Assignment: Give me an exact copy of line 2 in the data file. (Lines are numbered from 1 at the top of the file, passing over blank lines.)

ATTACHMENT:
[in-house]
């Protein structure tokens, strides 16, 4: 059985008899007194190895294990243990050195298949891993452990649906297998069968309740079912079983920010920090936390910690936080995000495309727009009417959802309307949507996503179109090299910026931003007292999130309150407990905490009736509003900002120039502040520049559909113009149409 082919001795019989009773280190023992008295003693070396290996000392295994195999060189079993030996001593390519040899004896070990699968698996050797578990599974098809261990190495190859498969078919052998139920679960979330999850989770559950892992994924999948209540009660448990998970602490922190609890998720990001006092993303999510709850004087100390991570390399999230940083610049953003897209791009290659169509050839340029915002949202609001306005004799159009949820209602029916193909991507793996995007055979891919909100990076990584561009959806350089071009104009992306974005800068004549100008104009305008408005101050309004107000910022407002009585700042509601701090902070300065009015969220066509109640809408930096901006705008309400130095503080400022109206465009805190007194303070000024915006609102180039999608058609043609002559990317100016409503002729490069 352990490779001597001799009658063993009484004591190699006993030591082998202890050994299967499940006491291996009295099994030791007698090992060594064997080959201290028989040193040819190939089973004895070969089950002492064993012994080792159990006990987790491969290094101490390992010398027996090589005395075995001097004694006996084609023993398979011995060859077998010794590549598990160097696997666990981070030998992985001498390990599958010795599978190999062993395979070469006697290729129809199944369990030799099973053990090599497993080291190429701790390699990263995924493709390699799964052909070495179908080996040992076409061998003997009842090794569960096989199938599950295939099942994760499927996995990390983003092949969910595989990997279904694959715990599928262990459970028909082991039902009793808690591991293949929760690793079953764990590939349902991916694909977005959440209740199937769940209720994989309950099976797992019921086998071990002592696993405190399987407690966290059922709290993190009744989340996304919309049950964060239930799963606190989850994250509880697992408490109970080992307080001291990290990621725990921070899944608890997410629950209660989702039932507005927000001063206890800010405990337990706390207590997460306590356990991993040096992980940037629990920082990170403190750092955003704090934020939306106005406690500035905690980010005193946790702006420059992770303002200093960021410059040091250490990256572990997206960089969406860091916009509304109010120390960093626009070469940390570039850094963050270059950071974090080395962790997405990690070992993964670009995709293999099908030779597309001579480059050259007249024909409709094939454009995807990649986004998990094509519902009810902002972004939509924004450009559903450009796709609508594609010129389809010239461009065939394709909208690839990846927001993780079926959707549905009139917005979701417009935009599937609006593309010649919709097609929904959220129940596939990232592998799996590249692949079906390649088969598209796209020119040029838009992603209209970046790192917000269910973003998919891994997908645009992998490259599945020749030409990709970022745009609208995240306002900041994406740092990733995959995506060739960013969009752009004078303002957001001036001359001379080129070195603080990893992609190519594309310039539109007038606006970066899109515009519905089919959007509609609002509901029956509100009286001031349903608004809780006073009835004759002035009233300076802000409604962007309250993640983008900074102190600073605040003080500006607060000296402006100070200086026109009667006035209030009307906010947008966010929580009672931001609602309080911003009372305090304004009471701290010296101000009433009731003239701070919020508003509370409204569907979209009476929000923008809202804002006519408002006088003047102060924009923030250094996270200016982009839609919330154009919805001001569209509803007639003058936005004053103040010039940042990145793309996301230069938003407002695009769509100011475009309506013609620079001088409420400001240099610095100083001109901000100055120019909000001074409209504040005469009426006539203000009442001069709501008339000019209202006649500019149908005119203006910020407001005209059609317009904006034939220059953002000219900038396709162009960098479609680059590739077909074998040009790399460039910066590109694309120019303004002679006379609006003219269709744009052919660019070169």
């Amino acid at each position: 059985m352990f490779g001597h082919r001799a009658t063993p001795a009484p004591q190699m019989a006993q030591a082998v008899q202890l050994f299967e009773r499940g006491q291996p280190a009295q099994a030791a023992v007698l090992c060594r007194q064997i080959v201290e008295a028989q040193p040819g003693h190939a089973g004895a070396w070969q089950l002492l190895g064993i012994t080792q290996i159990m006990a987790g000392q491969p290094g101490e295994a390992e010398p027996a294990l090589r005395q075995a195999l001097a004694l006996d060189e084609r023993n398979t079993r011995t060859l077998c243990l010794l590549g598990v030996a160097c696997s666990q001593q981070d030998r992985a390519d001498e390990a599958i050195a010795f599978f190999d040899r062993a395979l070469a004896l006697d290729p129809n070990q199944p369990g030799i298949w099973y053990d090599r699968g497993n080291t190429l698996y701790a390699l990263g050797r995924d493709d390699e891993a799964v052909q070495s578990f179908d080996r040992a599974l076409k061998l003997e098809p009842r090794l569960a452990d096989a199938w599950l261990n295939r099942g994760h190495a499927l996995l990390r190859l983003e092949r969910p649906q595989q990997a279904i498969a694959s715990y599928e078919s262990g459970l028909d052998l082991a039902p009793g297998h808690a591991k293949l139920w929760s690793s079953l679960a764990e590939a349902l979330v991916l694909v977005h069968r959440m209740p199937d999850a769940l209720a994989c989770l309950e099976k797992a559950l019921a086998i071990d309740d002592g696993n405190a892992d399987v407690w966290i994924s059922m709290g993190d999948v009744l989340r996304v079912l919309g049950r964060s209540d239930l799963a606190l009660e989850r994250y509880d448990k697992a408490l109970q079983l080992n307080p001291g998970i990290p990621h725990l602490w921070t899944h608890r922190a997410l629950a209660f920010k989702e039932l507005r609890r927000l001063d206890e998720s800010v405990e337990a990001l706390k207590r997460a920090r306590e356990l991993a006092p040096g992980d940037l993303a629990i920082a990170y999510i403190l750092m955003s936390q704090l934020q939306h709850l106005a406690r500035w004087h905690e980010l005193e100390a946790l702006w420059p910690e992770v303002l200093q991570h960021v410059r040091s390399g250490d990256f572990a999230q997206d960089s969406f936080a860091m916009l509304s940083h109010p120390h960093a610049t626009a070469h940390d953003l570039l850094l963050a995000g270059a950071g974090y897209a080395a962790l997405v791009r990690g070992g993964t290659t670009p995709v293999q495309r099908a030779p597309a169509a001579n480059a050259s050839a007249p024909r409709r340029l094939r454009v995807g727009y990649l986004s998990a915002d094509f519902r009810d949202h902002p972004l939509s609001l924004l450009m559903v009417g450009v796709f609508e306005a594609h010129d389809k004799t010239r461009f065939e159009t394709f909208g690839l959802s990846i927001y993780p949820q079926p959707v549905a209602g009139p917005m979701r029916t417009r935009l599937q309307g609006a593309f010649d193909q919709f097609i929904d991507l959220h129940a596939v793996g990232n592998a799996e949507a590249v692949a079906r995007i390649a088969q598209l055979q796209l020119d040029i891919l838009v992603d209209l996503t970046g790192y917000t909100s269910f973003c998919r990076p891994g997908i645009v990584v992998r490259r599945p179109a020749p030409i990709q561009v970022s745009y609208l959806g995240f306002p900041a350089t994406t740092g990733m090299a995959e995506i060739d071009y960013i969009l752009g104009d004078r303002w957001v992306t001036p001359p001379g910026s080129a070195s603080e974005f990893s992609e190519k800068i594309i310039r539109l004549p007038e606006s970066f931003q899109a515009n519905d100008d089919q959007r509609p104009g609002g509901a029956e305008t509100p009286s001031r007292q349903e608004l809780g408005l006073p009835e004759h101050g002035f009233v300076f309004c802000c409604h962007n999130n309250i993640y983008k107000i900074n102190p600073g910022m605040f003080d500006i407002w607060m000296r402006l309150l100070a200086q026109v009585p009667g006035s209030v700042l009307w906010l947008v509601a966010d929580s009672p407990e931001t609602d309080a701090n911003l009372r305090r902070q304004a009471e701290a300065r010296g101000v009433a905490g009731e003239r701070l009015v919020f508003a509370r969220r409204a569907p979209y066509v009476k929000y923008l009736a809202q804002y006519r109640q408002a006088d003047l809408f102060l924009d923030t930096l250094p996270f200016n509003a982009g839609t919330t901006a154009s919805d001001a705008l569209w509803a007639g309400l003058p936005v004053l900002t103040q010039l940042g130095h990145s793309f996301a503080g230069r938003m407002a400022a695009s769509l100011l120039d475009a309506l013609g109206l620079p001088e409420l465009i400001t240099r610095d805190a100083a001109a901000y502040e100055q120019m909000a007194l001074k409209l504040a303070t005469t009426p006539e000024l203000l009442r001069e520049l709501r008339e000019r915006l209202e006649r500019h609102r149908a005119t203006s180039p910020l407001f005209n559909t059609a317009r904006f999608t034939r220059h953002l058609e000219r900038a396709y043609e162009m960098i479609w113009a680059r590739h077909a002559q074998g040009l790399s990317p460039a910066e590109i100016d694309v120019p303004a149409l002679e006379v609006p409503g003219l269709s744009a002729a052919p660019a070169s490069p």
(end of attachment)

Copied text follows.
């Protein structure tokens, strides 16, 4: 059985008899007194190895294990243990050195298949891993452990649906297998069968309740079912079983920010920090936390910690936080995000495309727009009417959802309307949507996503179109090299910026931003007292999130309150407990905490009736509003900002120039502040520049559909113009149409 082919001795019989009773280190023992008295003693070396290996000392295994195999060189079993030996001593390519040899004896070990699968698996050797578990599974098809261990190495190859498969078919052998139920679960979330999850989770559950892992994924999948209540009660448990998970602490922190609890998720990001006092993303999510709850004087100390991570390399999230940083610049953003897209791009290659169509050839340029915002949202609001306005004799159009949820209602029916193909991507793996995007055979891919909100990076990584561009959806350089071009104009992306974005800068004549100008104009305008408005101050309004107000910022407002009585700042509601701090902070300065009015969220066509109640809408930096901006705008309400130095503080400022109206465009805190007194303070000024915006609102180039999608058609043609002559990317100016409503002729490069 352990490779001597001799009658063993009484004591190699006993030591082998202890050994299967499940006491291996009295099994030791007698090992060594064997080959201290028989040193040819190939089973004895070969089950002492064993012994080792159990006990987790491969290094101490390992010398027996090589005395075995001097004694006996084609023993398979011995060859077998010794590549598990160097696997666990981070030998992985001498390990599958010795599978190999062993395979070469006697290729129809199944369990030799099973053990090599497993080291190429701790390699990263995924493709390699799964052909070495179908080996040992076409061998003997009842090794569960096989199938599950295939099942994760499927996995990390983003092949969910595989990997279904694959715990599928262990459970028909082991039902009793808690591991293949929760690793079953764990590939349902991916694909977005959440209740199937769940209720994989309950099976797992019921086998071990002592696993405190399987407690966290059922709290993190009744989340996304919309049950964060239930799963606190989850994250509880697992408490109970080992307080001291990290990621725990921070899944608890997410629950209660989702039932507005927000001063206890800010405990337990706390207590997460306590356990991993040096992980940037629990920082990170403190750092955003704090934020939306106005406690500035905690980010005193946790702006420059992770303002200093960021410059040091250490990256572990997206960089969406860091916009509304109010120390960093626009070469940390570039850094963050270059950071974090080395962790997405990690070992993964670009995709293999099908030779597309001579480059050259007249024909409709094939454009995807990649986004998990094509519902009810902002972004939509924004450009559903450009796709609508594609010129389809010239461009065939394709909208690839990846927001993780079926959707549905009139917005979701417009935009599937609006593309010649919709097609929904959220129940596939990232592998799996590249692949079906390649088969598209796209020119040029838009992603209209970046790192917000269910973003998919891994997908645009992998490259599945020749030409990709970022745009609208995240306002900041994406740092990733995959995506060739960013969009752009004078303002957001001036001359001379080129070195603080990893992609190519594309310039539109007038606006970066899109515009519905089919959007509609609002509901029956509100009286001031349903608004809780006073009835004759002035009233300076802000409604962007309250993640983008900074102190600073605040003080500006607060000296402006100070200086026109009667006035209030009307906010947008966010929580009672931001609602309080911003009372305090304004009471701290010296101000009433009731003239701070919020508003509370409204569907979209009476929000923008809202804002006519408002006088003047102060924009923030250094996270200016982009839609919330154009919805001001569209509803007639003058936005004053103040010039940042990145793309996301230069938003407002695009769509100011475009309506013609620079001088409420400001240099610095100083001109901000100055120019909000001074409209504040005469009426006539203000009442001069709501008339000019209202006649500019149908005119203006910020407001005209059609317009904006034939220059953002000219900038396709162009960098479609680059590739077909074998040009790399460039910066590109694309120019303004002679006379609006003219269709744009052919660019070169």